The provincial immigration minister previously told CBC News that some of the people on the flight have already found work, starting their new jobs as early as Tuesday morning.

One of those starting a job is Iryna, who will begin work with PAL Airlines this week.

Yellow and blue signs and small Canadian flags.
Students from St. Paul's Junior High created these posters to welcome the Ukrainian arrivals to Newfoundland and Labrador. (Patrick Butler/Radio-Canada)

"It's amazing it's still daytime, it's been such a long day," she laughed after a long trip across the Atlantic Ocean.

"People from [Newfoundland] have been supporting us a lot.… I was planning to go to Toronto, actually. But they offered me a flight, and I was like, 'Yeah! Lets do that. I'm going to Newfoundland!'"

Crowd welcomes with open arms

Furey called Monday a proud day for the province, saying both residents and officials are ready to support the incoming travellers however they can.

"This needs to be a place of safe haven," Furey said at the airport just before the plane's arrival.

A reunion inside St. John's International Airport following the Ukrainians' arrival. (Danny Arsenault/CBC)

"These are people who have lost their homes — many of their homes, as we've seen on TV, have been destroyed by missiles. They have no place to call home, and we want to provide a home for them."

Furey said it's too early to tell how many more flights carrying incoming Ukrainians could land in the province, but says there are between 600 and 700 people who have connected with province's Ukrainian help desk waiting for entry.

He said they are also talking with Ottawa to help with things like education and health care for newcomers, but added it's more important to get the refugees on the ground in Newfoundland and Labrador first.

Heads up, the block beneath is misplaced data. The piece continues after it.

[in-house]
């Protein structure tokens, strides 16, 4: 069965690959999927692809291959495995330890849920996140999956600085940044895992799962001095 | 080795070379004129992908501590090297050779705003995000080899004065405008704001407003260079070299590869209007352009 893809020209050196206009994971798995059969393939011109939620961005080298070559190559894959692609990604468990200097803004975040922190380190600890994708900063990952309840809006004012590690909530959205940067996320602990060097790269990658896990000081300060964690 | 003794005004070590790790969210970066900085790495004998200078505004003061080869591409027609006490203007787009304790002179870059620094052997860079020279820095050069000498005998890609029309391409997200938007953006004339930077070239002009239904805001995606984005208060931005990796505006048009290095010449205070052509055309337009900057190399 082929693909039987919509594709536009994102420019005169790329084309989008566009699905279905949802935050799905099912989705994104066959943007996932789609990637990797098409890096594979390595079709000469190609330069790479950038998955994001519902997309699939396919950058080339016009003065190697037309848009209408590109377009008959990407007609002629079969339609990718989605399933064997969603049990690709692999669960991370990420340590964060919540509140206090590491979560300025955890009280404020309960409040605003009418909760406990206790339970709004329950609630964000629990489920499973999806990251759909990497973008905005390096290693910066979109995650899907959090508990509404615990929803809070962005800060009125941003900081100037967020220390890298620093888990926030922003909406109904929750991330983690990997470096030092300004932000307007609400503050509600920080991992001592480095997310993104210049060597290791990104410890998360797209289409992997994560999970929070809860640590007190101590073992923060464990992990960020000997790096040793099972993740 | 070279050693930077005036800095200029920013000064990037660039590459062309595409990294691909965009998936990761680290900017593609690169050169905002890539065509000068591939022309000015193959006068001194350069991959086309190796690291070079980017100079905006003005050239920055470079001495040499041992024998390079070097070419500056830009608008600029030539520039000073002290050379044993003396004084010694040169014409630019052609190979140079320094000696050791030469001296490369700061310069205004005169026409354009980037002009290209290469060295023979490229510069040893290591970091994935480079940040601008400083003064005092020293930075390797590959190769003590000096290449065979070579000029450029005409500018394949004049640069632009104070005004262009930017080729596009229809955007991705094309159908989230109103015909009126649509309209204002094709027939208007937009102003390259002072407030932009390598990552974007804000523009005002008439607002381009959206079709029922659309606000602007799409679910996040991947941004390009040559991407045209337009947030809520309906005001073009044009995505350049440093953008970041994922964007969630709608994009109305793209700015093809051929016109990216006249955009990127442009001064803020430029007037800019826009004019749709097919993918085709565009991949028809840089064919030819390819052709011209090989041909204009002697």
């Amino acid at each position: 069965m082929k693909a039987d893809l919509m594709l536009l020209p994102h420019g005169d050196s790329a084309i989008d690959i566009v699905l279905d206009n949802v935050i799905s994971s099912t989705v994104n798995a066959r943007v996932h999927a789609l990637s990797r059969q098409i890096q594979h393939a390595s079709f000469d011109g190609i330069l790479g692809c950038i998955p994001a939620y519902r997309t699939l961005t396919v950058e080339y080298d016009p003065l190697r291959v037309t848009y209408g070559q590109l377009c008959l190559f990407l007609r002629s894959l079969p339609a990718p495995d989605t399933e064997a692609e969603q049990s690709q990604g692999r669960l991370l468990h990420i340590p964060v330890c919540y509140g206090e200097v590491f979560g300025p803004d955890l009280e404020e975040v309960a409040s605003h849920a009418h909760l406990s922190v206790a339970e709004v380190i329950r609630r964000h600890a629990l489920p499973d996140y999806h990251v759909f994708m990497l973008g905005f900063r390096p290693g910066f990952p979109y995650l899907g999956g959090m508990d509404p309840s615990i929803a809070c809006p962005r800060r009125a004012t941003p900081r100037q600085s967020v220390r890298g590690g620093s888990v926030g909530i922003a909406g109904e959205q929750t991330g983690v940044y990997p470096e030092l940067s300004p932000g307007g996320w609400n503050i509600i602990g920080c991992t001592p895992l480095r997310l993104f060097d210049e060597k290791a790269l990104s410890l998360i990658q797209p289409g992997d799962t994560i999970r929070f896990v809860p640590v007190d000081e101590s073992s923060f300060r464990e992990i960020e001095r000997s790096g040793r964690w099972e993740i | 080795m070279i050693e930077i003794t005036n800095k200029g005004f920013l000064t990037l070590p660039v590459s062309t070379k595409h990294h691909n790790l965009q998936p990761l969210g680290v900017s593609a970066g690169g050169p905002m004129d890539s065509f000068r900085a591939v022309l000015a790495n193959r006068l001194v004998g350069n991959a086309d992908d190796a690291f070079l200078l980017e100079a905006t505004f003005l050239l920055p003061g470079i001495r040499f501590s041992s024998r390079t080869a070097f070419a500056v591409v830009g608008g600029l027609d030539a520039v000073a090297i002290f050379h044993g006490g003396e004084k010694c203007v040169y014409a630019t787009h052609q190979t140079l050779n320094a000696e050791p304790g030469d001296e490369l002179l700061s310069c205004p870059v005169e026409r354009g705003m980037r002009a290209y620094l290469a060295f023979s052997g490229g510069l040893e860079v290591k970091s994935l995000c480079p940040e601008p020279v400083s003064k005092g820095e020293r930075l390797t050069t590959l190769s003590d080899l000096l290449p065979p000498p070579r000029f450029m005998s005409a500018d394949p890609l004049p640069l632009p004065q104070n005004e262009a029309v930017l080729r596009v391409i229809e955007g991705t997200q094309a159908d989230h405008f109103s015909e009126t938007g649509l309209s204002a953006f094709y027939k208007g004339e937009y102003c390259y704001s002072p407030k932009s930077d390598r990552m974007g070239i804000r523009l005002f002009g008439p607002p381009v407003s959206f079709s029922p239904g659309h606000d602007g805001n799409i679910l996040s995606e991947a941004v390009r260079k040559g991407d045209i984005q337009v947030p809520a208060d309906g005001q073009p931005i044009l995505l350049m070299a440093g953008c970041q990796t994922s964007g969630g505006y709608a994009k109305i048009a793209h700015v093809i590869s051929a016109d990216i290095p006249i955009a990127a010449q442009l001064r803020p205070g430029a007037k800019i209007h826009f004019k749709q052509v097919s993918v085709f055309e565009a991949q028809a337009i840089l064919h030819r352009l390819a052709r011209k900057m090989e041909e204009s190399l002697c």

The airport's arrival area was also filled with a welcoming crowd, eager to make refugees feel at home in their new country.

Grade 8 student Natalie Mitchell held a poster created by students at St. Paul's Junior High in St. John's. She said it was important to be there to let children and families coming from Ukraine know they aren't alone in their journey.

This Ukrainian traveller, Stan, was one of the first to get off the plane and into St. John's International Airport. He says he's thankful to be in Canada. (Danny Arsenault/CBC)

"I just want all the Ukrainians to feel welcome here in Canada and here in Newfoundland, and I want them to know that there's people like them that care about them and want to support them," said Natalie.

Wayne Holloway brought his large Ukrainian flag to welcome the travellers.

"It's incumbent upon us to make sure they feel welcome to Newfoundland. That we do everything we can. It's on our shoulders to make sure they feel welcome, and hopefully we can encourage them to stay."

Read more from CBC Newfoundland and Labrador

With files from Mark Quinn, Chris O'Neill-Yates, Patrick Butler and Danny Arsenault